Newspaper of Burlington Free Press, April 14, 1843, Page 2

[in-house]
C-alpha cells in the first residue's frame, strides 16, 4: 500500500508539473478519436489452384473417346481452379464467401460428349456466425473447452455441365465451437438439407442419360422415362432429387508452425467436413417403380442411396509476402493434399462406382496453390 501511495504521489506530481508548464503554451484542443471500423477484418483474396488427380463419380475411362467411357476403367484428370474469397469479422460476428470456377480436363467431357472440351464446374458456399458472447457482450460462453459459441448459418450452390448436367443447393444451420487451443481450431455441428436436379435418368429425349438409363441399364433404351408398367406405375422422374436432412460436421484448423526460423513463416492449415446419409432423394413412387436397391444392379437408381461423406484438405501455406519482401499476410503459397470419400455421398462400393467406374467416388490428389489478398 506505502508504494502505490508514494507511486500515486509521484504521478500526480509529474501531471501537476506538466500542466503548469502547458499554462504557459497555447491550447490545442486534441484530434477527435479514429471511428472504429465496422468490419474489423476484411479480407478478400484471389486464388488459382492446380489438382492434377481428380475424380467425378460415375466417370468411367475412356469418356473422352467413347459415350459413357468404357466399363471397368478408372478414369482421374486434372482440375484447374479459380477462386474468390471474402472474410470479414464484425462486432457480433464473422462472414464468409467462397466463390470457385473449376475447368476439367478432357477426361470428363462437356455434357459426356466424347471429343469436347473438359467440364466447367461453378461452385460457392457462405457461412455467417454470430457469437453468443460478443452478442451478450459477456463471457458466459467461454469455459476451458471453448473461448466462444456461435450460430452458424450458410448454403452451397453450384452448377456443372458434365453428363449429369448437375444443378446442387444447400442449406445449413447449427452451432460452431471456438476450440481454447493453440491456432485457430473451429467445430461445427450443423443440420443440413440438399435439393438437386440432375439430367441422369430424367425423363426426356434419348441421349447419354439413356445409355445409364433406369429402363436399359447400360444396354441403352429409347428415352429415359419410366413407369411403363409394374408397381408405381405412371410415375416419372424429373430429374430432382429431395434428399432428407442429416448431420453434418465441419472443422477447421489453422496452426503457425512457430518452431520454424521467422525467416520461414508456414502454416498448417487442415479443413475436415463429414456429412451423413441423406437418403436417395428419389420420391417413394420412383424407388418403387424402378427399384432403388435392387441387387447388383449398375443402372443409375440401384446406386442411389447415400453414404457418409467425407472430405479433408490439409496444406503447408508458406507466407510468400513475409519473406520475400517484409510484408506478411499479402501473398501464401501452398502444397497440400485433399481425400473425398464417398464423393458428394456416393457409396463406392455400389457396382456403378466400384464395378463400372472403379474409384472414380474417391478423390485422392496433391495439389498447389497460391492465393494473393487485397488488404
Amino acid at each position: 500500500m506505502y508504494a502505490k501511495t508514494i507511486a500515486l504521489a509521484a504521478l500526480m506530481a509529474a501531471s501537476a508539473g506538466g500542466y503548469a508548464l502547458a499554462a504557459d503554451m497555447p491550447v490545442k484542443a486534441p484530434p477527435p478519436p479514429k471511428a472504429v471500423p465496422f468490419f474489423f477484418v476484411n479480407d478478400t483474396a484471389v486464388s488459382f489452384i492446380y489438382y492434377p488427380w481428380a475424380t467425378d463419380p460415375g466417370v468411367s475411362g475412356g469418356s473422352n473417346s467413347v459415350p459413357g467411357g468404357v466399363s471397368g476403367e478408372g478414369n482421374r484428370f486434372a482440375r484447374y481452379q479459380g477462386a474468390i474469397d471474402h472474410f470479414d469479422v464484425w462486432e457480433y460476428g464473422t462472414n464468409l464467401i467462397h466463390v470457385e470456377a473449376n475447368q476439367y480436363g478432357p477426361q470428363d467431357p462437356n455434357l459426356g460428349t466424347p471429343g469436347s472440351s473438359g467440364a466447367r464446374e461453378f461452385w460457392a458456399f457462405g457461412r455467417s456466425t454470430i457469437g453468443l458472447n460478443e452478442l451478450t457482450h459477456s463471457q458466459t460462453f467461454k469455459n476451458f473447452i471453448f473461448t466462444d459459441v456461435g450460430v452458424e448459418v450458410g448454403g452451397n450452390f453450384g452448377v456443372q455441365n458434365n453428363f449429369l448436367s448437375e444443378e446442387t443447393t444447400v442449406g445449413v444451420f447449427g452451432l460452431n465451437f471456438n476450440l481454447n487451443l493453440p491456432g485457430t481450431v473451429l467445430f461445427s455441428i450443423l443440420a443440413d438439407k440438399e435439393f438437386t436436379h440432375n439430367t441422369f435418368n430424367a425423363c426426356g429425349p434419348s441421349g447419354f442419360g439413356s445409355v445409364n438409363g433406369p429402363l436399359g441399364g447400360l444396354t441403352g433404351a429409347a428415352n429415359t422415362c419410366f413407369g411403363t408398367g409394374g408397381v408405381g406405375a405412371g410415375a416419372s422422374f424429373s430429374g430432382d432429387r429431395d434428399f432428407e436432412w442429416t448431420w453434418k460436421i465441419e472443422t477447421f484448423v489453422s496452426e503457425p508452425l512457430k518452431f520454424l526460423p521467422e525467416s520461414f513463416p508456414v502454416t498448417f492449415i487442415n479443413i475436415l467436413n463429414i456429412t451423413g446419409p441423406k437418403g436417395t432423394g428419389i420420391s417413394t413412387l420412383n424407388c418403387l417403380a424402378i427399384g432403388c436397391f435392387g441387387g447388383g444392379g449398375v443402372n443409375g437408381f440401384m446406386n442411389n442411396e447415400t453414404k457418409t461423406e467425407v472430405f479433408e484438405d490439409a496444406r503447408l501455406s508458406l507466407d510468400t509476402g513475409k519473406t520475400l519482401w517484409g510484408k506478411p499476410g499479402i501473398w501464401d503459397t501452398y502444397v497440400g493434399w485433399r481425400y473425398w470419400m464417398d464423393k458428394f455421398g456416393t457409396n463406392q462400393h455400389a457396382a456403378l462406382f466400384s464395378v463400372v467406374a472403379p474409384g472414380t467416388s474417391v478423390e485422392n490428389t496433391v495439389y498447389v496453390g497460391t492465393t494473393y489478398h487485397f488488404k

Newspaper of Burlington Free Press dated April 14, 1843 Page 2